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Tackling the Returning Foreign Fighter Threat: Hard or Soft Approach
LTC Harris Tan Nan An

Over the past two years, the fortunes of the so-called Islamic State of Iraq and Syria (ISIS) have turned in the Middle East. In the face of sustained ground operations and airstrikes by the United States (US) and Russian-led coalitions, the terrorist movement has ceded control of its territorial caliphate. As ISIS retreats underground, policy makers have warned of a potential surge in foreign fighters returning to their home countries. With over 1,000 Southeast Asians having joined ISIS in Iraq and Syria since 2012, the region is not immune from the threat posed by returning fighters. This essay endeavours to understand the threat posed by returning foreign fighters to Southeast Asia, and the policy responses available to governments to address this threat. It also argues that policy imbalances, that is, a predominantly 'hard' or 'soft' approach can have dangerous repercussions. Accordingly, states must be capable of fusing both approaches to manage this complex and multi-faceted issue.

Accelerating the Fourth Industrial Revolution in the SAF
ME4 Albany Loh & CPT Lee Zi Yang

Artificial Intelligence, Big Data, Advanced Robotics and Internet of Things—these are merely the tip of the iceberg called the Fourth Industrial Revolution that is happening today. Not only does the Fourth Industrial Revolution hold the potential to transform the global economy and our way of living, it also promises to bring about a profound impact on the militaries around the world. Faced with tighter resource constraints in an increasingly complex security environment, it has become a key imperative for the SAF to adapt to the Fourth Industrial Revolution and be an early adopter of these technologies in the contemporary context. This essay suggests three key thrusts that the SAF can focus on in the immediate term to accelerate the Fourth Industrial Revolution within the organisation and achieve tangible progress.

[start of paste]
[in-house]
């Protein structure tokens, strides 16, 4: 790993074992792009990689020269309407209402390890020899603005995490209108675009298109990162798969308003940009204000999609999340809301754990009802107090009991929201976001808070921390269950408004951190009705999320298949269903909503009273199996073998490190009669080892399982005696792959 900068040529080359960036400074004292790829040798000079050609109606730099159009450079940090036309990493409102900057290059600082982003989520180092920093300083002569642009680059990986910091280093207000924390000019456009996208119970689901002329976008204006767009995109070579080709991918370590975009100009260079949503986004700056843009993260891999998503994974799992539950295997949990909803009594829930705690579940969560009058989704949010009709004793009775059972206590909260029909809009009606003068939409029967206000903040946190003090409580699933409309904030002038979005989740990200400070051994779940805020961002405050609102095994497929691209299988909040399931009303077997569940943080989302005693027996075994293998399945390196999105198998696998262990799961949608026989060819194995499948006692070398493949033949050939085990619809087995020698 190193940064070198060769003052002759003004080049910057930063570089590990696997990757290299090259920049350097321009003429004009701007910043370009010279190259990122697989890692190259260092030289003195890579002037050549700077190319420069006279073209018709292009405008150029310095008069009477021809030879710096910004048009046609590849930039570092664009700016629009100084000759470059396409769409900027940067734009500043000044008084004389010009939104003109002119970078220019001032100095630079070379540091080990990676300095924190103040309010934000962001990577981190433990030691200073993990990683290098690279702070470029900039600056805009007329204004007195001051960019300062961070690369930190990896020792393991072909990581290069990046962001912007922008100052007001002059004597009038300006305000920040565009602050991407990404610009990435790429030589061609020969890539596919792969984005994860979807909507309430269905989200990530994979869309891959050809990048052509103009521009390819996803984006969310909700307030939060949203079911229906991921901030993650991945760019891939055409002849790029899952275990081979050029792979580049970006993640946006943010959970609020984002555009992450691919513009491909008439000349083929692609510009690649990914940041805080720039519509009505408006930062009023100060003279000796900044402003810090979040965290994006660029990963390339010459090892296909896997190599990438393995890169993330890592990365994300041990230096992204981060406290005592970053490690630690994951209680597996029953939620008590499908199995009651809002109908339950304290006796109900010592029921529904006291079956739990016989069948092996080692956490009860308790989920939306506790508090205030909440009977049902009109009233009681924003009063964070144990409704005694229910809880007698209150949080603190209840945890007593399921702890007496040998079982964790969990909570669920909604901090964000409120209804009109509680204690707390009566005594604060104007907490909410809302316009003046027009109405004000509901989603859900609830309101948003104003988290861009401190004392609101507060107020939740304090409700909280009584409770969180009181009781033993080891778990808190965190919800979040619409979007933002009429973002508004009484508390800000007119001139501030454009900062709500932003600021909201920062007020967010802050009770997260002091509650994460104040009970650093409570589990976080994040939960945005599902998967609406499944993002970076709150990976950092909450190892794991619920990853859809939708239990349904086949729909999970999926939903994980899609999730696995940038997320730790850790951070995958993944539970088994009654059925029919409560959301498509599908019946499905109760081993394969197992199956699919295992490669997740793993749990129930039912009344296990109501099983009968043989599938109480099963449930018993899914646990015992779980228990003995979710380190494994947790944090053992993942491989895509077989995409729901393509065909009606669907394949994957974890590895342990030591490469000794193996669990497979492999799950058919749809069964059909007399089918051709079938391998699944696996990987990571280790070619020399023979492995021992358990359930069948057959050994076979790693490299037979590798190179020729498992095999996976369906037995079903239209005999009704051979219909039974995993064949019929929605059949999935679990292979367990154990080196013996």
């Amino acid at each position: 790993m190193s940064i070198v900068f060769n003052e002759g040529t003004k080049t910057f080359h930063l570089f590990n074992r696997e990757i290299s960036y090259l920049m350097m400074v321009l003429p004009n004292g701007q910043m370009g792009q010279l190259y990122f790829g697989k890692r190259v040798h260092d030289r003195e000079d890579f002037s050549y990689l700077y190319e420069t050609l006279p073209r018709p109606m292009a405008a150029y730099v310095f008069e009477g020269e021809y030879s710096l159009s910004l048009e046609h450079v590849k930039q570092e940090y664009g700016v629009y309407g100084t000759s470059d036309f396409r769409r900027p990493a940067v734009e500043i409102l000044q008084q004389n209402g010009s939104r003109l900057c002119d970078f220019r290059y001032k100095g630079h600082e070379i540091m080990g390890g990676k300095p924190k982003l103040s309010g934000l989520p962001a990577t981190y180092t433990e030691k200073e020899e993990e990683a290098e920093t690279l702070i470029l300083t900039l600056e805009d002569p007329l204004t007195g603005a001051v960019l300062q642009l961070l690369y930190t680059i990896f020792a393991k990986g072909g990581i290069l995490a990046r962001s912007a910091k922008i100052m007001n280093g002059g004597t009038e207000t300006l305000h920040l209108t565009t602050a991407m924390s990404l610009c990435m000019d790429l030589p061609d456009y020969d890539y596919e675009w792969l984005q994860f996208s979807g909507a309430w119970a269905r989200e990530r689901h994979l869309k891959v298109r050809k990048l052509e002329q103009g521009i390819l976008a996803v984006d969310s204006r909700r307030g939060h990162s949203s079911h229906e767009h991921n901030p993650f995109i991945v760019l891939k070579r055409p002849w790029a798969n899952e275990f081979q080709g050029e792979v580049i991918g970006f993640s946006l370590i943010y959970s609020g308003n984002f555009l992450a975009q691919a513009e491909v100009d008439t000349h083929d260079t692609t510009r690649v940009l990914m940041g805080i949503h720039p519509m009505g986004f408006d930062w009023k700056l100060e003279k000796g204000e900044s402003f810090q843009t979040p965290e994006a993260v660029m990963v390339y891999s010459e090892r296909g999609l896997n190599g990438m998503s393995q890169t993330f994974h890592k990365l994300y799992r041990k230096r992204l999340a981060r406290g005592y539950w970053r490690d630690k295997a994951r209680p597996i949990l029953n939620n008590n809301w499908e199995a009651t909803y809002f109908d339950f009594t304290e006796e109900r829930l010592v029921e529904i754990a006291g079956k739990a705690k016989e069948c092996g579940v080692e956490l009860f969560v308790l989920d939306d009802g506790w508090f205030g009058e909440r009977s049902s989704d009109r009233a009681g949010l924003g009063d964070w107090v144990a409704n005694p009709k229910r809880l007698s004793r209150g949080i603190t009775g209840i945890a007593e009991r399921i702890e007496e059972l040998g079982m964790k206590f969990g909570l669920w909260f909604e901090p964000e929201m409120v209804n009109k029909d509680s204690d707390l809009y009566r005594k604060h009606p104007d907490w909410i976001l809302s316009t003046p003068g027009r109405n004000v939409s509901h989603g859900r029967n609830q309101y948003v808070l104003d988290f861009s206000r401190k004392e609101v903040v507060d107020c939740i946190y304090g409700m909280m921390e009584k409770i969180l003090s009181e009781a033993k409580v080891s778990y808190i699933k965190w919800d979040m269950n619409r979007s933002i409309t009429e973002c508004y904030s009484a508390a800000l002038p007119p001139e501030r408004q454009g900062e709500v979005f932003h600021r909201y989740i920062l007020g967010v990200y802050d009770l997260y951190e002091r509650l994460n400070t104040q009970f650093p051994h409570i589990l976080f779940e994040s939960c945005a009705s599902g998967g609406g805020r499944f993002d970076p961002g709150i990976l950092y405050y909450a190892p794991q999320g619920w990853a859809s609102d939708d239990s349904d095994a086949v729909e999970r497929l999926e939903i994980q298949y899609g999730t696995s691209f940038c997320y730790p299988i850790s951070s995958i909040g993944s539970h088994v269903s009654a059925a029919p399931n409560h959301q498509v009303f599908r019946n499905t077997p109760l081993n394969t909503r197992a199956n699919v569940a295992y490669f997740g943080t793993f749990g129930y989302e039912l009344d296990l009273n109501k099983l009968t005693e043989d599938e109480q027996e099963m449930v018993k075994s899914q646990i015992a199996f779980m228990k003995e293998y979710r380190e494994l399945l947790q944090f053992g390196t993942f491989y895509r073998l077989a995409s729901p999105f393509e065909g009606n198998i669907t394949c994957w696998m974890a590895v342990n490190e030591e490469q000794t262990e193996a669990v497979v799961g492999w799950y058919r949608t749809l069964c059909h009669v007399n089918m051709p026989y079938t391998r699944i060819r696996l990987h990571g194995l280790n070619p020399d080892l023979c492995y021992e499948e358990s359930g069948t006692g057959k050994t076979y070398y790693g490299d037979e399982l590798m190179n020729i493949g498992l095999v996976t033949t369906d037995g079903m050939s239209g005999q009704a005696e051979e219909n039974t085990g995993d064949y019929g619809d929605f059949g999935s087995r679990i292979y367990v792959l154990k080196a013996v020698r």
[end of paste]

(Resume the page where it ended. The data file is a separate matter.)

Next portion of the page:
The Rise of the Fifth Domain and its Legal Considerations
CPT Cristel-Anne Low Jie Xin

With the prevalence of cyber operations targeting Singapore and countries around the world, there is an increasing need for Singapore to confront this threat and effectively respond to it. Advancements in technology, increased reliance on technology and the accompanying vulnerabilities mean that cyber threats must now be given due regard. Despite its ubiquity, there is a lack of clarity in the legal norms that govern the use of cyberspace. This essay thus proposes four standard questions that Singapore can use as guiding points to determine its legitimate response. First, by determining if it is a State or non-State actor; second, if there has been an infringement on our rights as a sovereign State; third, the appropriate body of law applicable; and lastly, the legitimate responses that Singapore can take.

Edge Computing: Optimising Training Through Data Analytics
MAJ Alvin Quek